Beetroot juice is a little less researched, but a 2017 review on relevant studies found that it has consistently been shown to increase the body’s levels of nitric oxide and improve cardiovascular performance. Beetroot juice actually contains inorganic nitrates, which convert in the body to nitric oxide. A natural vasodilator, nitric oxide expands the body’s blood vessels, increasing blood flow and decreasing how hard your heart has to work during any given workout. A 2016 study out of Wake Forest University even found that when heart failure patients drank beetroot juice every day for one week, it helped improve their aerobic endurance by 24 percent. While it’s important to note that research on beets is still pretty young, and most studies are small, so far all of them show promising results.Lastly, it’s important to note that creatine monohydrate is often included in pre-workout formulas. Creatine is a derivative of three amino acids that’s naturally produced in the body and stored in the muscles as a source of quick energy. While studies show supplementing with high doses does help build muscle mass and increase strength over time, “you can take creatine monohydrate pre-workout, post-workout, or at 8:49 P.M.,” Fear says. Some research even suggests that creatine monohydrate is actually more effective at boosting exercise performance if you take it after each workout as opposed to before—your body might be more apt to absorb and store it after workouts when your natural stores are at their lowest.
“Most of the other ingredients in pre-workout supplements are unlikely to make a meaningful difference,” Fear says. “Trials that are funded by the supplement companies often find positive results for their product, which isn’t surprising, but unbiased trials show that if there is a performance benefit, it’s minimal.” For example, one 2017 International Journal of Exercise Science study on 21 exercisers found that, compared to placebo, pre-workouts increase strength by a mere 4 to 8 percent, with the greatest benefits in those pre-workout supplements that contain caffeine. Another 2016 study on 31 exercisers from Oklahoma State University researchers found that when it comes to push-ups, commercially available pre-workout energy drinks provide no benefit compared to placebos.All workout-performance questions aside, safety is a big concern here since pre-workout supplements are not regulated by the FDA.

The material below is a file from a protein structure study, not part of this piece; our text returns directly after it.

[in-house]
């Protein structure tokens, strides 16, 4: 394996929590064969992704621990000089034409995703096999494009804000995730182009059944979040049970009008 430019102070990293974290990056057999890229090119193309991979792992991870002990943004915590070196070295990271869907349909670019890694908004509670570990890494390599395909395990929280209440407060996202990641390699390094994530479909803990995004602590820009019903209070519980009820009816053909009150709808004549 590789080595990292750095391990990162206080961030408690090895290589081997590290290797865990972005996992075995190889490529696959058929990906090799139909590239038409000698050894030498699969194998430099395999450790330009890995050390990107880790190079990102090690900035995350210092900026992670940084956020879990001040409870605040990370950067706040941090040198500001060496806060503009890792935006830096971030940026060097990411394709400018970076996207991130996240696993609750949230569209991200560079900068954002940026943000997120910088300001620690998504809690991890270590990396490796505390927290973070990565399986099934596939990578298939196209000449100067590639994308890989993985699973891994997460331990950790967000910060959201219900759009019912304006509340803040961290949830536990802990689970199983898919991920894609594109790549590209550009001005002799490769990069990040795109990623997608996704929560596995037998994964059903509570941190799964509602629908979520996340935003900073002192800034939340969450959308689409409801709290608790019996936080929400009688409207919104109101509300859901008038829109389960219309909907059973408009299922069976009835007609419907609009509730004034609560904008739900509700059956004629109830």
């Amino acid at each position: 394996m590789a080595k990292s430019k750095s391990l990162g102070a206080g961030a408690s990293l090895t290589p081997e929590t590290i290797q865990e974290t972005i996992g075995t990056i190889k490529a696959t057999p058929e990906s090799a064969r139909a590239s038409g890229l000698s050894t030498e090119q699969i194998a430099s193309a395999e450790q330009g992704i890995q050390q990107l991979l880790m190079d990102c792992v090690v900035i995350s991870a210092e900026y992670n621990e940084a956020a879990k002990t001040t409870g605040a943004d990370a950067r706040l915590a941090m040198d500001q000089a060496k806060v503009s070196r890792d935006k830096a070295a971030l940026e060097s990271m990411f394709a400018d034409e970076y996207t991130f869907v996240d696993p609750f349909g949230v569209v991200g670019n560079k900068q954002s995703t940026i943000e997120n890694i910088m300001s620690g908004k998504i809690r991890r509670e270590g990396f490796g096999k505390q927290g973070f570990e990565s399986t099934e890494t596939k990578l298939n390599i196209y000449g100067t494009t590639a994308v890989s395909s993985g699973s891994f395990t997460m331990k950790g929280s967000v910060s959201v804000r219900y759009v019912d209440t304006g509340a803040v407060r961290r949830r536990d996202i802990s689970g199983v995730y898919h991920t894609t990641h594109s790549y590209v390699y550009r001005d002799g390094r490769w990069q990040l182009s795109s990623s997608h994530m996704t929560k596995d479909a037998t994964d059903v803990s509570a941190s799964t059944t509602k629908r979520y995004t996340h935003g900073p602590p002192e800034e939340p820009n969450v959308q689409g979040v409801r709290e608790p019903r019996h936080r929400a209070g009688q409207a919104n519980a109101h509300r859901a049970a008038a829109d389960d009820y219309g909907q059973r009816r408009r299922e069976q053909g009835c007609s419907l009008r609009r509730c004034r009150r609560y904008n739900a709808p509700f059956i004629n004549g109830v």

Like all supplements, pre-workout formulae are not regulated by the FDA for safety, so products can be stocked on shelves and sold until there’s a reason for the FDA to pull them (e.g., enough people report concerns). The only way to guarantee that a given product contains what it says it contains—and nothing it doesn't—is to find a product that is certified through a third-party regulatory body such as NSF or Informed-Choice. Both of these organizations follow a strict vetting process to verify the quality and purity of supplements. Learn more about the guidelines here and here. Seriously, pre-workout nutrition can (and should!) be that easy.
It tastes way better than anything you’ll find in a tub